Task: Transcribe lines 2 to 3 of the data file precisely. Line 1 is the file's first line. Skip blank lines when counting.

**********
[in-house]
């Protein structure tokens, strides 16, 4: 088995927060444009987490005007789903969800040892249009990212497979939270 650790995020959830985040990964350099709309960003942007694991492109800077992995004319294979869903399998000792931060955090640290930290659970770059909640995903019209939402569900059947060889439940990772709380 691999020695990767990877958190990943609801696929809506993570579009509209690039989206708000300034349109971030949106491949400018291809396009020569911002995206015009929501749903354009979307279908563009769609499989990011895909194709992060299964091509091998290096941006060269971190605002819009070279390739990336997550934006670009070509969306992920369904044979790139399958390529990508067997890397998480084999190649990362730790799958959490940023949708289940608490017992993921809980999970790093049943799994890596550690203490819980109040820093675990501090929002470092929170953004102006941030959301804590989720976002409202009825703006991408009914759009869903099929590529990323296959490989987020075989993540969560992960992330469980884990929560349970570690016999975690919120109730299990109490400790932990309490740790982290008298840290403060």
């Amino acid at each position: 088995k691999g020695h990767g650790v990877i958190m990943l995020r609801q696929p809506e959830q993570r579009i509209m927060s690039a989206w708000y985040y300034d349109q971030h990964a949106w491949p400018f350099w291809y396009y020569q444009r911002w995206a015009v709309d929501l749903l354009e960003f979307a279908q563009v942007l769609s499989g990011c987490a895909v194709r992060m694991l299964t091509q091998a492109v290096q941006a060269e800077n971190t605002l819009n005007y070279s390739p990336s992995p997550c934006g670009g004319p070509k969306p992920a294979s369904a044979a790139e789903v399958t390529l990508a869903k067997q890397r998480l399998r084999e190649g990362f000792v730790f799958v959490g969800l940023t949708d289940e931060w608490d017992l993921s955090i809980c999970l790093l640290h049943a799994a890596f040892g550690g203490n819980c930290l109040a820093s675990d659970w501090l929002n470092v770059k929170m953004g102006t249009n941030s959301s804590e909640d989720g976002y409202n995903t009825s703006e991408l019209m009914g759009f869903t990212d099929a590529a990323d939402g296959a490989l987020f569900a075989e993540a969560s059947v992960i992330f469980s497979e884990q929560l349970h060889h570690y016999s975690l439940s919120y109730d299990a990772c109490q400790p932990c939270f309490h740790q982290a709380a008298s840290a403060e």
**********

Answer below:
């Protein structure tokens, strides 16, 4: 088995927060444009987490005007789903969800040892249009990212497979939270 650790995020959830985040990964350099709309960003942007694991492109800077992995004319294979869903399998000792931060955090640290930290659970770059909640995903019209939402569900059947060889439940990772709380 691999020695990767990877958190990943609801696929809506993570579009509209690039989206708000300034349109971030949106491949400018291809396009020569911002995206015009929501749903354009979307279908563009769609499989990011895909194709992060299964091509091998290096941006060269971190605002819009070279390739990336997550934006670009070509969306992920369904044979790139399958390529990508067997890397998480084999190649990362730790799958959490940023949708289940608490017992993921809980999970790093049943799994890596550690203490819980109040820093675990501090929002470092929170953004102006941030959301804590989720976002409202009825703006991408009914759009869903099929590529990323296959490989987020075989993540969560992960992330469980884990929560349970570690016999975690919120109730299990109490400790932990309490740790982290008298840290403060």
């Amino acid at each position: 088995k691999g020695h990767g650790v990877i958190m990943l995020r609801q696929p809506e959830q993570r579009i509209m927060s690039a989206w708000y985040y300034d349109q971030h990964a949106w491949p400018f350099w291809y396009y020569q444009r911002w995206a015009v709309d929501l749903l354009e960003f979307a279908q563009v942007l769609s499989g990011c987490a895909v194709r992060m694991l299964t091509q091998a492109v290096q941006a060269e800077n971190t605002l819009n005007y070279s390739p990336s992995p997550c934006g670009g004319p070509k969306p992920a294979s369904a044979a790139e789903v399958t390529l990508a869903k067997q890397r998480l399998r084999e190649g990362f000792v730790f799958v959490g969800l940023t949708d289940e931060w608490d017992l993921s955090i809980c999970l790093l640290h049943a799994a890596f040892g550690g203490n819980c930290l109040a820093s675990d659970w501090l929002n470092v770059k929170m953004g102006t249009n941030s959301s804590e909640d989720g976002y409202n995903t009825s703006e991408l019209m009914g759009f869903t990212d099929a590529a990323d939402g296959a490989l987020f569900a075989e993540a969560s059947v992960i992330f469980s497979e884990q929560l349970h060889h570690y016999s975690l439940s919120y109730d299990a990772c109490q400790p932990c939270f309490h740790q982290a709380a008298s840290a403060e």